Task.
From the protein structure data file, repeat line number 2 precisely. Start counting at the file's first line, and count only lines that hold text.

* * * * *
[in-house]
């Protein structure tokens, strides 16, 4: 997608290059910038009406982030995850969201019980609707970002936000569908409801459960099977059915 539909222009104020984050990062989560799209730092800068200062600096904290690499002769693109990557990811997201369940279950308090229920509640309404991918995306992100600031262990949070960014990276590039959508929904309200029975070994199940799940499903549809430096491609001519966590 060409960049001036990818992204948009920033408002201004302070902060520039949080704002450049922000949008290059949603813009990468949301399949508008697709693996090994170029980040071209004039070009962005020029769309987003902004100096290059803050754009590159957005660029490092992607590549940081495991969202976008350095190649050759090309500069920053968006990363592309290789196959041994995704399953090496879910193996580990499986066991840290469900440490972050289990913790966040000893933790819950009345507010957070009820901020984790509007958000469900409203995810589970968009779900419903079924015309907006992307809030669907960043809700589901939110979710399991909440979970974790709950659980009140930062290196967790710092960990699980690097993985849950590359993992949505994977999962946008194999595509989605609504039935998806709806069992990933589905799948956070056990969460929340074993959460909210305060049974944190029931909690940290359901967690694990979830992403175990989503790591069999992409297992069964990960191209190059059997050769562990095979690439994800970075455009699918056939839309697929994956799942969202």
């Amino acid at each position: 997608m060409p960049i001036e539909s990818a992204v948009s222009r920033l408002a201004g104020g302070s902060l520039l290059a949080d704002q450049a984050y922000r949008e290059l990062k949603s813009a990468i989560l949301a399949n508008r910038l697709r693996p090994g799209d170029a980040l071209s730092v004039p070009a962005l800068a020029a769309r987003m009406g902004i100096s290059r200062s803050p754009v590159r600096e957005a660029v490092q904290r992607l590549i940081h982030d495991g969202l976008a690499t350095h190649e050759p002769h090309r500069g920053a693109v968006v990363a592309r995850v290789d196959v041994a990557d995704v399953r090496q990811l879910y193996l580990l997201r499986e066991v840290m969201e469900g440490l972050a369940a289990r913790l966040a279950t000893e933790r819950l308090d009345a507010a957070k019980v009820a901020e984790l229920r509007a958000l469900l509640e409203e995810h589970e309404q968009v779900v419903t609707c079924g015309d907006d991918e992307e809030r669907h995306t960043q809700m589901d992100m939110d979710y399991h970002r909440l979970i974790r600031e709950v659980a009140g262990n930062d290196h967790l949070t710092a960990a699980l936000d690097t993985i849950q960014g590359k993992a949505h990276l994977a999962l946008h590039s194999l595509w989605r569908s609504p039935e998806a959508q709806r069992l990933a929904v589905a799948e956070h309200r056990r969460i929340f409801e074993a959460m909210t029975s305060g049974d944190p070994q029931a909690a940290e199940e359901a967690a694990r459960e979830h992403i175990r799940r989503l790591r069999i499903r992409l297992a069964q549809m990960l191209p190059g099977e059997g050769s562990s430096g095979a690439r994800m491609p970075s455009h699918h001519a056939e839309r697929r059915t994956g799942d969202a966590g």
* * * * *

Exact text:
């Protein structure tokens, strides 16, 4: 997608290059910038009406982030995850969201019980609707970002936000569908409801459960099977059915 539909222009104020984050990062989560799209730092800068200062600096904290690499002769693109990557990811997201369940279950308090229920509640309404991918995306992100600031262990949070960014990276590039959508929904309200029975070994199940799940499903549809430096491609001519966590 060409960049001036990818992204948009920033408002201004302070902060520039949080704002450049922000949008290059949603813009990468949301399949508008697709693996090994170029980040071209004039070009962005020029769309987003902004100096290059803050754009590159957005660029490092992607590549940081495991969202976008350095190649050759090309500069920053968006990363592309290789196959041994995704399953090496879910193996580990499986066991840290469900440490972050289990913790966040000893933790819950009345507010957070009820901020984790509007958000469900409203995810589970968009779900419903079924015309907006992307809030669907960043809700589901939110979710399991909440979970974790709950659980009140930062290196967790710092960990699980690097993985849950590359993992949505994977999962946008194999595509989605609504039935998806709806069992990933589905799948956070056990969460929340074993959460909210305060049974944190029931909690940290359901967690694990979830992403175990989503790591069999992409297992069964990960191209190059059997050769562990095979690439994800970075455009699918056939839309697929994956799942969202």